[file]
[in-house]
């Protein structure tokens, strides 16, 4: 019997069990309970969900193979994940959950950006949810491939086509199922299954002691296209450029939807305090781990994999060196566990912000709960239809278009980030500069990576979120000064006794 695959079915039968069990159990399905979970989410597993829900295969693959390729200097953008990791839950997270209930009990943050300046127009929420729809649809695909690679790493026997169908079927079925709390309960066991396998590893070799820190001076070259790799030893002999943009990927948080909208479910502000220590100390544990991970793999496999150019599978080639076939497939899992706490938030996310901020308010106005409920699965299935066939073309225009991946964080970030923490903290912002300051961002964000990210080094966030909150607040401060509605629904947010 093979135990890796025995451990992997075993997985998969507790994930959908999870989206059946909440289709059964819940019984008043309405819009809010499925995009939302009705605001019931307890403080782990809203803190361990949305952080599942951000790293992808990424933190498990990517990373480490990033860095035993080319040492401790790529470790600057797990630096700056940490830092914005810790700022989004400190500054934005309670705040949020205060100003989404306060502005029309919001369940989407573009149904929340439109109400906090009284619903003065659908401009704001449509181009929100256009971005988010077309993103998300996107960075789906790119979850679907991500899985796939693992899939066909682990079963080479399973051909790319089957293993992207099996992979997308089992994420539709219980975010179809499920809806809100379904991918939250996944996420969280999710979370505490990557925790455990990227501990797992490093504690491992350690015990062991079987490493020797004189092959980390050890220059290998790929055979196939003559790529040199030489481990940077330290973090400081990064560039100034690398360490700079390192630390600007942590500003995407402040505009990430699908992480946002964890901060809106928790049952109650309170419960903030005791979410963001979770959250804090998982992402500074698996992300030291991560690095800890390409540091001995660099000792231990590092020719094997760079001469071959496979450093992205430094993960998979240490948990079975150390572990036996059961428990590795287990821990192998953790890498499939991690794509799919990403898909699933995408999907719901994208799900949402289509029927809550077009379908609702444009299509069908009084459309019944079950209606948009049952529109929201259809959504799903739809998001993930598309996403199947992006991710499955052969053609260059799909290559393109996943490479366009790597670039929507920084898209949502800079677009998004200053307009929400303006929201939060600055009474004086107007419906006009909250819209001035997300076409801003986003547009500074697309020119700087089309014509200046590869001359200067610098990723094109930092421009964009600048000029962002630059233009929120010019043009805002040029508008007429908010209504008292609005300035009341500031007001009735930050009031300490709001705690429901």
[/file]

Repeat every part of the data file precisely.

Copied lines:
[in-house]
């Protein structure tokens, strides 16, 4: 019997069990309970969900193979994940959950950006949810491939086509199922299954002691296209450029939807305090781990994999060196566990912000709960239809278009980030500069990576979120000064006794 695959079915039968069990159990399905979970989410597993829900295969693959390729200097953008990791839950997270209930009990943050300046127009929420729809649809695909690679790493026997169908079927079925709390309960066991396998590893070799820190001076070259790799030893002999943009990927948080909208479910502000220590100390544990991970793999496999150019599978080639076939497939899992706490938030996310901020308010106005409920699965299935066939073309225009991946964080970030923490903290912002300051961002964000990210080094966030909150607040401060509605629904947010 093979135990890796025995451990992997075993997985998969507790994930959908999870989206059946909440289709059964819940019984008043309405819009809010499925995009939302009705605001019931307890403080782990809203803190361990949305952080599942951000790293992808990424933190498990990517990373480490990033860095035993080319040492401790790529470790600057797990630096700056940490830092914005810790700022989004400190500054934005309670705040949020205060100003989404306060502005029309919001369940989407573009149904929340439109109400906090009284619903003065659908401009704001449509181009929100256009971005988010077309993103998300996107960075789906790119979850679907991500899985796939693992899939066909682990079963080479399973051909790319089957293993992207099996992979997308089992994420539709219980975010179809499920809806809100379904991918939250996944996420969280999710979370505490990557925790455990990227501990797992490093504690491992350690015990062991079987490493020797004189092959980390050890220059290998790929055979196939003559790529040199030489481990940077330290973090400081990064560039100034690398360490700079390192630390600007942590500003995407402040505009990430699908992480946002964890901060809106928790049952109650309170419960903030005791979410963001979770959250804090998982992402500074698996992300030291991560690095800890390409540091001995660099000792231990590092020719094997760079001469071959496979450093992205430094993960998979240490948990079975150390572990036996059961428990590795287990821990192998953790890498499939991690794509799919990403898909699933995408999907719901994208799900949402289509029927809550077009379908609702444009299509069908009084459309019944079950209606948009049952529109929201259809959504799903739809998001993930598309996403199947992006991710499955052969053609260059799909290559393109996943490479366009790597670039929507920084898209949502800079677009998004200053307009929400303006929201939060600055009474004086107007419906006009909250819209001035997300076409801003986003547009500074697309020119700087089309014509200046590869001359200067610098990723094109930092421009964009600048000029962002630059233009929120010019043009805002040029508008007429908010209504008292609005300035009341500031007001009735930050009031300490709001705690429901």